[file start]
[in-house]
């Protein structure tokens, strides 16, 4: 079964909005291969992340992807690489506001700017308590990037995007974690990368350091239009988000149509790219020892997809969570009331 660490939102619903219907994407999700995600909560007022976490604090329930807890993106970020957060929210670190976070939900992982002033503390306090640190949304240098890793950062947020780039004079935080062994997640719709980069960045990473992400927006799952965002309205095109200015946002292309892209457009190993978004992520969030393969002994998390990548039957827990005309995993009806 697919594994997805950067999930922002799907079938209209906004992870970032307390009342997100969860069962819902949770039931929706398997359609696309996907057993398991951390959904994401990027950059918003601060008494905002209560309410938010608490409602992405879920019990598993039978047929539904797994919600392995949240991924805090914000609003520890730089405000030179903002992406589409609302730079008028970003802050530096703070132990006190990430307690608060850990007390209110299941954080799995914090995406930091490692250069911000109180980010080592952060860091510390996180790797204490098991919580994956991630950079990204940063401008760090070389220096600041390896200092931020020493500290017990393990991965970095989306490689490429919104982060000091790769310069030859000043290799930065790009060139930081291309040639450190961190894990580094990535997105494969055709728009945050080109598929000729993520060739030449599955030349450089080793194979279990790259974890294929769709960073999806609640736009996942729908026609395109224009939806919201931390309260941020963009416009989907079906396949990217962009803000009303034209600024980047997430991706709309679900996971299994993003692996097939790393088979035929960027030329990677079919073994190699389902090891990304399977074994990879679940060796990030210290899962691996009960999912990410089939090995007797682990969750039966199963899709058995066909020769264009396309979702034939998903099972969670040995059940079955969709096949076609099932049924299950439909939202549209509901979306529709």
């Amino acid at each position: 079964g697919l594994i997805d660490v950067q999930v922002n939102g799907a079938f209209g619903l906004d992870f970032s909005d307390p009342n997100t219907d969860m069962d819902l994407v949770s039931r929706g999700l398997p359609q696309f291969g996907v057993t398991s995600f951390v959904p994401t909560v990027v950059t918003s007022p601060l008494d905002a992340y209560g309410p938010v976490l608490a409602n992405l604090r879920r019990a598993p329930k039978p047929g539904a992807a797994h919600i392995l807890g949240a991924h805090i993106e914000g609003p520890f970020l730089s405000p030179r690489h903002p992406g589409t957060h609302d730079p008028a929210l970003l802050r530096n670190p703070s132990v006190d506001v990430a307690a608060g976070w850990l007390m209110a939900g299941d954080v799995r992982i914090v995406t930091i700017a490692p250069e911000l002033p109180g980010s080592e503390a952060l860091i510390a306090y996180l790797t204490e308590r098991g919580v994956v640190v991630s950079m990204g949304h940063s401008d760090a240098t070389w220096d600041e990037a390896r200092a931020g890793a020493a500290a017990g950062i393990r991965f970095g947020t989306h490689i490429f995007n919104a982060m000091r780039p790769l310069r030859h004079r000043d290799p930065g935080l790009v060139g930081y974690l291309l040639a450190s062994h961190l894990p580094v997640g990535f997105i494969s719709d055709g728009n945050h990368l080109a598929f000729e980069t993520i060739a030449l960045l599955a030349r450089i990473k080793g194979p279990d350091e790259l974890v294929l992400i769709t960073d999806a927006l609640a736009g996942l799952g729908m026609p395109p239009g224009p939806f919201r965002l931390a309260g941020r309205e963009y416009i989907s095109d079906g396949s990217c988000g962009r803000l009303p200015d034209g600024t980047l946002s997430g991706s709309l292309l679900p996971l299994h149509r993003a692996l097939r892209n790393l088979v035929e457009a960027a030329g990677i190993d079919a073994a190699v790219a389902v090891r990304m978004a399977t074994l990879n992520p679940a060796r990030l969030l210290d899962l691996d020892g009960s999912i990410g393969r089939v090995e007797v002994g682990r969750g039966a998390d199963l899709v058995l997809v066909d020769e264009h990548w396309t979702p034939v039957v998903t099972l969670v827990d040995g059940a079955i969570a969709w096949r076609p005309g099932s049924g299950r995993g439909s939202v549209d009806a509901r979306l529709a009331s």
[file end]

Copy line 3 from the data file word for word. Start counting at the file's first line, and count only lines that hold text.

């Amino acid at each position: 079964g697919l594994i997805d660490v950067q999930v922002n939102g799907a079938f209209g619903l906004d992870f970032s909005d307390p009342n997100t219907d969860m069962d819902l994407v949770s039931r929706g999700l398997p359609q696309f291969g996907v057993t398991s995600f951390v959904p994401t909560v990027v950059t918003s007022p601060l008494d905002a992340y209560g309410p938010v976490l608490a409602n992405l604090r879920r019990a598993p329930k039978p047929g539904a992807a797994h919600i392995l807890g949240a991924h805090i993106e914000g609003p520890f970020l730089s405000p030179r690489h903002p992406g589409t957060h609302d730079p008028a929210l970003l802050r530096n670190p703070s132990v006190d506001v990430a307690a608060g976070w850990l007390m209110a939900g299941d954080v799995r992982i914090v995406t930091i700017a490692p250069e911000l002033p109180g980010s080592e503390a952060l860091i510390a306090y996180l790797t204490e308590r098991g919580v994956v640190v991630s950079m990204g949304h940063s401008d760090a240098t070389w220096d600041e990037a390896r200092a931020g890793a020493a500290a017990g950062i393990r991965f970095g947020t989306h490689i490429f995007n919104a982060m000091r780039p790769l310069r030859h004079r000043d290799p930065g935080l790009v060139g930081y974690l291309l040639a450190s062994h961190l894990p580094v997640g990535f997105i494969s719709d055709g728009n945050h990368l080109a598929f000729e980069t993520i060739a030449l960045l599955a030349r450089i990473k080793g194979p279990d350091e790259l974890v294929l992400i769709t960073d999806a927006l609640a736009g996942l799952g729908m026609p395109p239009g224009p939806f919201r965002l931390a309260g941020r309205e963009y416009i989907s095109d079906g396949s990217c988000g962009r803000l009303p200015d034209g600024t980047l946002s997430g991706s709309l292309l679900p996971l299994h149509r993003a692996l097939r892209n790393l088979v035929e457009a960027a030329g990677i190993d079919a073994a190699v790219a389902v090891r990304m978004a399977t074994l990879n992520p679940a060796r990030l969030l210290d899962l691996d020892g009960s999912i990410g393969r089939v090995e007797v002994g682990r969750g039966a998390d199963l899709v058995l997809v066909d020769e264009h990548w396309t979702p034939v039957v998903t099972l969670v827990d040995g059940a079955i969570a969709w096949r076609p005309g099932s049924g299950r995993g439909s939202v549209d009806a509901r979306l529709a009331s």